One of my goals last year was to incorporate more student content creation in my classroom. The journey was challenging but definitely worthwhile. Students created a variety of projects that helped showcase their math understanding. There were elements of choice in the projects and I felt like student engagement and curiosity bloomed.

This year I’m trying something different. I’ve always been impressed with the idea of using genius hour in the classroom. What intrigued me was the student choice and engagement piece. The idea of students owning their learning and being intrinsically motivated to participant in the learning process is important. Hearing stories from Paul and Joy inspired me to think of ways that I could apply a genius hour philosophy in an elementary math classroom.

I had a few discussions with colleague and kicked around a few ideas on how to get started. I started off with an informal wonder wall. Students started to generate questions that they would like to answer. I soon found out that this was a challenging task for the students. They weren’t used to this type of assignment. When asked to create a question for the wonder wall they had trouble. Many students asked what I wanted and were unsure of what questions to create. I showed the students the Google and Siri test. If the question that they came up with could immediately be Googleable or Siriable (words?) then they should probably find another question. This actually worked as the class used some horrible and decent examples. After a while and some modeling, students started to compile a few different questions.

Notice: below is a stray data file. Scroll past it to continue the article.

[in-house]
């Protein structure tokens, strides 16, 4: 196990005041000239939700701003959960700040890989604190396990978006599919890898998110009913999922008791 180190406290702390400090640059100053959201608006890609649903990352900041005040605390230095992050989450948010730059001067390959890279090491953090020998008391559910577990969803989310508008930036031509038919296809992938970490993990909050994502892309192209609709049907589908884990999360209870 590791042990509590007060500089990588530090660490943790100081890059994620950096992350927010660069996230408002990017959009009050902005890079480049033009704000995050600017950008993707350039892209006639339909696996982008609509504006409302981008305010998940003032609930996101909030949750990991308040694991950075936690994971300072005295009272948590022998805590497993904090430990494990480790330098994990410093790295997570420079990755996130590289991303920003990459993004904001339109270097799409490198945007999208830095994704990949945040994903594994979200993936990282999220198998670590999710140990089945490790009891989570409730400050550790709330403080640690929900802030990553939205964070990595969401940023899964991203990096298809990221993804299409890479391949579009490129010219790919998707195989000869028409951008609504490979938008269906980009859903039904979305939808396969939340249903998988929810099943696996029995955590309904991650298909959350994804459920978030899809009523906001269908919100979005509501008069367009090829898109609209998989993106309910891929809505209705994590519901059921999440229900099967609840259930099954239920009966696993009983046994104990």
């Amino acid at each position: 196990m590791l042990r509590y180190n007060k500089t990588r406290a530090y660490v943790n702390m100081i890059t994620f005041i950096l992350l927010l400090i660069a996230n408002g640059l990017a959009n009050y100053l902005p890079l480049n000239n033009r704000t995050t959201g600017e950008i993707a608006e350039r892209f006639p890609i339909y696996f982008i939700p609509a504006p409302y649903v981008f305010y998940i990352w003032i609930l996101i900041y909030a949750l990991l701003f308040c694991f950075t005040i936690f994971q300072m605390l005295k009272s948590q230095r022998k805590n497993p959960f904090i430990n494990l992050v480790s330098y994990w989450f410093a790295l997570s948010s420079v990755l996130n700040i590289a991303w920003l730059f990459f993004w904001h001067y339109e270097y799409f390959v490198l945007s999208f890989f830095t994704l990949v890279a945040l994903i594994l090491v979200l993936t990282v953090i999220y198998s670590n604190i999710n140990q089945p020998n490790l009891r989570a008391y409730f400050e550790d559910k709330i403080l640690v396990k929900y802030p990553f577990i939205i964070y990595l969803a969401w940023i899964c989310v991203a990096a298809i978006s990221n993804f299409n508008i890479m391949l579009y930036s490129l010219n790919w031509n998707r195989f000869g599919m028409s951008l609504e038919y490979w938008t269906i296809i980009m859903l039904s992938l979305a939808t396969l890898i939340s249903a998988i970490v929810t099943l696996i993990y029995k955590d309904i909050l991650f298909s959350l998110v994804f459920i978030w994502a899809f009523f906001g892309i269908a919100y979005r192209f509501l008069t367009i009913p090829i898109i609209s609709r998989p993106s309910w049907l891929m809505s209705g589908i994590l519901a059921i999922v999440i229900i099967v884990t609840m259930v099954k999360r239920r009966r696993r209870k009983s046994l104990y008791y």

I then placed the different math strands on the whiteboard: geometry, measurement & data, number & operations and algebra. The class then started to sort their questions into the different math strands.

Students decided on what math strand to emphasize and documented it on their recording sheet. The class then discussed the math genius project flow chart.

I wanted to give students a bigger picture of what’s going to happen over the next month or so. Since my classes only have about an hour to work on this project a week, it’ll probably take at least a month of sessions to finish. I really have no idea though. It could take a couple of months, but it depends on how the students progress.

After we reviewed the flow chart the class will be moving into the research portion. Students will use a variety of tools/resources to research their topic to find some sort of conclusion. The students will be using the sheet below to document their research.

So far so good. Next week the classes will continue to research their questions and think about what type of presentation tool they’d like to use. This is definitely a journey and I’ll be documenting our progress through this blog.

Additional files: Source Sheet Check List

What are some of the topics/questions your students were coming up with to want to research?

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I had students come up with a list of 5-6 possible questions. Most of the students came up with their own topics. Many of them were related to something that they were passionate about. I remember one student a few years back researched how green screens worked. Another students wanted to know more about stealth technology. Both of the kids ended up making a slide show to present their findings. I believe they both used geometry and measurement as their focus strands.

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